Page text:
Recent celebrations in publishing houses are ominous. Towards the end of 2018, publishers saw print sales rise yet again, bringing on a deluge of back-patting and champagne. Celebrating success is healthy. However, success is narrowly defined in-house, mostly centring on sales figures and splashy media coverage. Very little time is spent creating space for (and celebrating) new ideas and innovation.
The publishing mentality is alarmingly similar to that of the Royal Navy during the two world wars: while always larger and more powerful than any fleet, they were severely hampered by tradition. For instance, new technology and a re-evaluation of old practices led other navies to prioritise accuracy over "rate of fire". The Brits thought this was all nonsense: superior rate of fire had won the Battle of Trafalgar, thank you very much! Smaller, innovative rivals were thereby given an unusual advantage purely because the Royal Navy refused to change. On one level, there’s similarity purely because the "rate of fire" principle guides the business model: publish as many books as one conceivably can, as quickly as possible, and then hope for the best. More importantly, the mentality behind the approach is the same. If something was successful in the past, it must be successful now—and forever. Also, we’re too big to fail. Despite size and prestige, traditional publishers may start losing to new players in a game they are used to dominating.
A new approach
If traditional publishers want to continue to thrive and grow, they must therefore be willing to adapt and accept their mortality. And they need to fully comprehend that innovation is defined by curiosity, agility and creativity: technology is just one symptom. Unfortunately, publishing houses lack them all.
Wait, we have loads of creativity and curiosity, you’re probably thinking. Yes, there are plenty of creative and curious individuals, but publishing houses don’t do enough to encourage them to affect change.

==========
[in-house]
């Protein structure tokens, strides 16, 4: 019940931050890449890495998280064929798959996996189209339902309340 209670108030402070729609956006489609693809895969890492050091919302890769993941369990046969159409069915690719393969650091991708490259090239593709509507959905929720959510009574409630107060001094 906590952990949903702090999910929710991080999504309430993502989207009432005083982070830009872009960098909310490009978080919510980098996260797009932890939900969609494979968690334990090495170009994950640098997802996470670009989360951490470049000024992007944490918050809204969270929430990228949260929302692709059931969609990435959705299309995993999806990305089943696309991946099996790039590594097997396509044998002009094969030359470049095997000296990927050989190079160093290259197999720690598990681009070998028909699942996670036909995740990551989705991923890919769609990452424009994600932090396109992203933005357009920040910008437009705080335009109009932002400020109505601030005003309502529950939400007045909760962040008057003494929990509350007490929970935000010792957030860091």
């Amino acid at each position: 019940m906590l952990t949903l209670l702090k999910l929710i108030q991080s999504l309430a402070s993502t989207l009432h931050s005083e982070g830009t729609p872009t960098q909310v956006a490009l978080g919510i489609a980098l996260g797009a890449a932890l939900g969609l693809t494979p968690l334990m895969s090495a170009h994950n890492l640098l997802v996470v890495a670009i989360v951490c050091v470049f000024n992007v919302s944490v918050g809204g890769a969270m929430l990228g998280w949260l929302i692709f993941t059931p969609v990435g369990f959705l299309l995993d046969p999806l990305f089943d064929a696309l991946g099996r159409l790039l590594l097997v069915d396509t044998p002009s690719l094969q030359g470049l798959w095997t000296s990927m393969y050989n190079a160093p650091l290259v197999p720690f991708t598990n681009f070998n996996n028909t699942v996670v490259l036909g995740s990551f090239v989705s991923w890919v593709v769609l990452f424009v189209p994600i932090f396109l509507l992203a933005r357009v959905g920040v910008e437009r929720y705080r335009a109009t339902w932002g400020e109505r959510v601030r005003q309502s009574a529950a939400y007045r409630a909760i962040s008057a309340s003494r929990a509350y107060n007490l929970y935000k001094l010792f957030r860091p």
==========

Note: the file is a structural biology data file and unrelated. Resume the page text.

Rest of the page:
Any creativity beyond editorial instinct and cover design is usually ignored, outsourced or down-prioritised. Employees are expected to get back to “doing their job” and explore new ideas in their own time. Occasionally they are asked to embrace an innovation: say, gathering reader data to inform a book acquisition, trying a new marketing platform, or starting a podcast. Doing justice to any of these demands focus and the freedom to explore and, importantly, fail. In comparative creative industries this could well justify a new position or team to realise its full potential. Without such support, most projects predictably fizzle out or perform underwhelmingly.
The result is that, too often, innovation happens beyond the walls of a publishing house. It is developed by people who have never worked in publishing, or those who abandoned ship because they wanted more freedom, support or money. Publishers essentially let others innovate for them, allowing smaller, agile companies and individuals to take their revenue and determine the industry’s future.
Would it not make more sense to be part of this progress? There’s a straightforward solution: publishing houses can apply their own adventurous editorial logic to other endeavours. As with books, they should dare to support a variety of creative projects that could potentially fail. There are several ways to lay the foundations for these projects. Here are three suggestions for starters.
01 Broaden the definition and timescale of success, then redistribute resources accordingly. This frees up time and money to be more creative and develop long- term solutions. Designating a certain percentage (say 10%–15%) of company resources and employee hours to devising and implementing new ideas would enable—and demand—greater creativity. Crucially, be prepared to fail, learn and try again.
02 Mitigate strict top-down hierarchies and remove red tape. When everything has to be run past layers of middle-management and internal bureaucracy, change is glacial. It also creates a mentality of uncertainty, where people are afraid to use their initiative and feel safer on auto-pilot.
03 Hierarchies can also be detrimental to another key component of innovation: diversity. It will take ages for people of diverse backgrounds and opinion to have any real power in-house if such a situation hinges on young employees slowly climbing the corporate ladder. The system rewards those who fit in and adhere to it, so employees on all levels who don’t will leave to seek out more creative freedom and better salaries. Paying more, employing people who are not like you, and seeking out those who can challenge the modal way of thinking would be a good start.
These are just three alternatives in a sea of possibilities to explore. Questioning practices and, above all, thinking for ourselves should be the guiding principles of 2019.
The Firebirds are a collective of heretics working together to improve publishing. Get in touch to implement real change: email@example.com.